I haven’t been keeping up to date recently with clearing out my clothes. Life got in the way and it didn’t seem that important, until I wanted to find my blue striped cardigan. I knew it was there somewhere, I’d seen it only a few days before, but at the crucial moment it was nowhere to be found.
Half the cupboard had to be emptied before it was located, scrumpled up in a sad heap on top of a pile of shoeboxes. Another casualty of my propensity to keep every garment I’ve ever owned, it did however re-start the life-laundering initiative.
Today’s selection is a top I’ve not worn for years. I bought it when I went shopping with my younger daughter, before her daughter was born, so that is at least five, if not six, years ago. In those dim distant, pre-grandchildren days, we could spend hours wandering around the shops, trying things on, stopping for coffee and cake and a long chat about life.
She might be looking for clothes for work, or a specific occasion. I’m not a great buyer, just a humongous hoarder, so I’d often come away with nothing, but I was instantly drawn to this particular blouse. Not only was it a perfect fit, but at first glance I thought the fabric was Tana Lawn.
This amazing material, which is light as silk, and even though it’s 100% cotton doesn’t crease, was named after Lake Tana in the Sudan, by one of the buyers from Liberty, William Haynes Dorrell in 1920.
When I was a student in London, a boyfriend who was studying architecture would take me round various buildings he considered important. Apart from watching the original Barbican being constructed and a tour of Art Deco toilets in the Black Friar Pub, I was taken to Liberty, the famous mock Tudor store in Regent Street.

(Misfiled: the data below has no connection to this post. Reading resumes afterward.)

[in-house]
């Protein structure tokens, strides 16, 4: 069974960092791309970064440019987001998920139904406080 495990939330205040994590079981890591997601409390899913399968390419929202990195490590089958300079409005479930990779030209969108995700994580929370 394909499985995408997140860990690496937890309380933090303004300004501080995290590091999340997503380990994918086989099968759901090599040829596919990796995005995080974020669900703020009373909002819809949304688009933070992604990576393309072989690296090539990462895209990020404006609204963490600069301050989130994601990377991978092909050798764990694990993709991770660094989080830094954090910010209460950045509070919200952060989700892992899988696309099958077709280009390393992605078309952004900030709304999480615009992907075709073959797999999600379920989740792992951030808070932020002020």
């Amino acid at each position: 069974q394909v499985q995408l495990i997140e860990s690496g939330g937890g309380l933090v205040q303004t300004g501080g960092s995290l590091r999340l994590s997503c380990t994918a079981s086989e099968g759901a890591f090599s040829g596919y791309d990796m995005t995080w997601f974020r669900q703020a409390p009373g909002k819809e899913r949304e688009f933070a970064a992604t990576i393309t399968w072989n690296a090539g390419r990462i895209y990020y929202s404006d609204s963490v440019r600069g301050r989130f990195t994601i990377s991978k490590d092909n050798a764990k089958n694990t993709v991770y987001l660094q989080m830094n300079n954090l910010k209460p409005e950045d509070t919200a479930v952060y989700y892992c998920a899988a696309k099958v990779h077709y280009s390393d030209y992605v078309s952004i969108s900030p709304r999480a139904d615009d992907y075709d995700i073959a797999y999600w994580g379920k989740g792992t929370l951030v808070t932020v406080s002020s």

To my shame, I’d never even heard of the shop, let alone seen anything like this. It was a magical place of infinite wonder. Oriental rugs hung draped from the balconies that overlooked each and every floor. Amber jewellery, Art Deco furniture, leather bags and belts, silk ties and designer clothes, were on sale, the list was endless. Most was way beyond the reach of a seventeen year old on a grant. About the only thing I could afford was a lavender bag made from Liberty fabric and it wasn’t until much, much later that I made myself a skirt, which is still in my wardrobe, from their lovely Tana Lawn.
My top, however fine the cotton, isn’t of the same quality and while the skirt stays, the top goes. It has, however, sparked another slew of memories and with any luck will provide a little more space in my bulging wardrobe.